A friend gave me the book Staring at the Sun by Dr. Irvin Yalom, a psychiatrist who wrote about our lustful craving to revere a great man or woman or to become the disciple of some master or mentor. He relates the extraordinary reverence paid to the Dalai Lama when he spoke in 2005 at Stanford University. Yalom wrote of watching as eminent professors, deans, even Nobel-level scientists, all rushed forward like schoolchildren to bow before the Tibetan Lama and call him “Your Holiness.” He then quotes Erich Fromm’s Escape from Freedom who wrote about “the lust for submission,” which is the stuff, says Yalom, from which religion emerges.
Erich Fromm’s words inspired me to recall when I first tasted the lust for submission which was in college with my deference to those who possessed a superior intellect, be they classmates or brilliant professors. My lust to be deferential was heightened in the presence of bishops and archbishops of the Church’s hierarchy. While I never personally met a pope, I fanaticized kneeling to kiss his ring and addressing him “Your Holiness”—and being able to boast this rarest of events to others. The adoration of a fan’s (short for fanatic) fascination of stars from television, movies and sports, and even in politics, is another form of that lust.
Irvin Yalom’s accusation that the yearning to be subservient was “the stuff of religion,” drove me to explore honestly my own religion. The personal rituals in my Catholic religion of hushed silence in church and genuflecting and kneeling for prayer and worship, I had considered signs of reverence, not subjugation. But scrutiny of prayers like “O Lord, I am not worthy” and “Lord have mercy on me for I have sinned against you” I came to see as verbal confirmations of submissiveness of those rituals.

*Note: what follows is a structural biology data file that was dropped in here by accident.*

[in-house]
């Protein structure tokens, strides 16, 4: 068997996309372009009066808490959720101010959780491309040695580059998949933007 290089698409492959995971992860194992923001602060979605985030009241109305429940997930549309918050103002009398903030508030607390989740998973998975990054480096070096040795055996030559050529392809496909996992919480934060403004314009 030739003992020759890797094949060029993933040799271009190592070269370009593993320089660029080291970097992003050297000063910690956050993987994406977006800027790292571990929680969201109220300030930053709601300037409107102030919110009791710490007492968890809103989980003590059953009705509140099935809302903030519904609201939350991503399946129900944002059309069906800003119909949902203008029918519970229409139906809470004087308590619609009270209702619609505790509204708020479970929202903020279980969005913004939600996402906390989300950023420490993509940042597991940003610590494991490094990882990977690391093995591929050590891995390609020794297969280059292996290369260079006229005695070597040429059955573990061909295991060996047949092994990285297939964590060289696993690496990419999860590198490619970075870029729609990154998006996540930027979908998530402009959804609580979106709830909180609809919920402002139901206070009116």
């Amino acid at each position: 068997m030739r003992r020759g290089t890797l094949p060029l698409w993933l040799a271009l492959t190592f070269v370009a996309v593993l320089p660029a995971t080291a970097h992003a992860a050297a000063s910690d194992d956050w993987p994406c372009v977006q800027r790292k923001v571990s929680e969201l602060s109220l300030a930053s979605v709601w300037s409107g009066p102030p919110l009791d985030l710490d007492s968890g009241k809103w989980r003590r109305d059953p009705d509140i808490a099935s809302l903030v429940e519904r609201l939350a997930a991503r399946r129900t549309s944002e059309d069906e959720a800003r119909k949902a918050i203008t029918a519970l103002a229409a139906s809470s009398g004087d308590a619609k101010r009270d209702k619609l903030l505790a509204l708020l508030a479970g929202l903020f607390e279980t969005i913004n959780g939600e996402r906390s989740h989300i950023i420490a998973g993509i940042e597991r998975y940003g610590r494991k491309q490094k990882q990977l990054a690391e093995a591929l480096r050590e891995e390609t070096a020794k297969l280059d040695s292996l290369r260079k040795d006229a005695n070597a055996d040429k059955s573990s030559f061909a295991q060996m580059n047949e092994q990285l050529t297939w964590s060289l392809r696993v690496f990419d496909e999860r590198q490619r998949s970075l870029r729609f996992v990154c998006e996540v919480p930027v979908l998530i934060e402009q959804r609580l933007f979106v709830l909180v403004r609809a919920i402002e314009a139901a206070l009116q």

Fear is the evil root of any acquiescence, fit for slaves but not lovers of a compassionate and beloved God. The Galilean Teacher radically somersaulted society’s values both then and today by calling his followers to be lovingly submissive to other’s needs. By his words and the servile washing of his companion’s feet he taught his community was not to lust for any kind of hierarchical structure. When it came to disciples, the unspoken desire of Jesus was expressed well by Gandhi: “I don’t want disciples or followers, just fellow seekers of the truth.”
An ancient Hindu proverb says, “A person consists of his faith. Whatever is one’s faith, even so is he or she.” Be a seeker of the truth! Examine honestly your religion, church or faith to see if it has infected you with a lust to be submissive to the powerful. If so, then cleanse every bit of it out of yourself. As for any urge to cleanse it from your religion—don’t! That’s God’s business, not yours!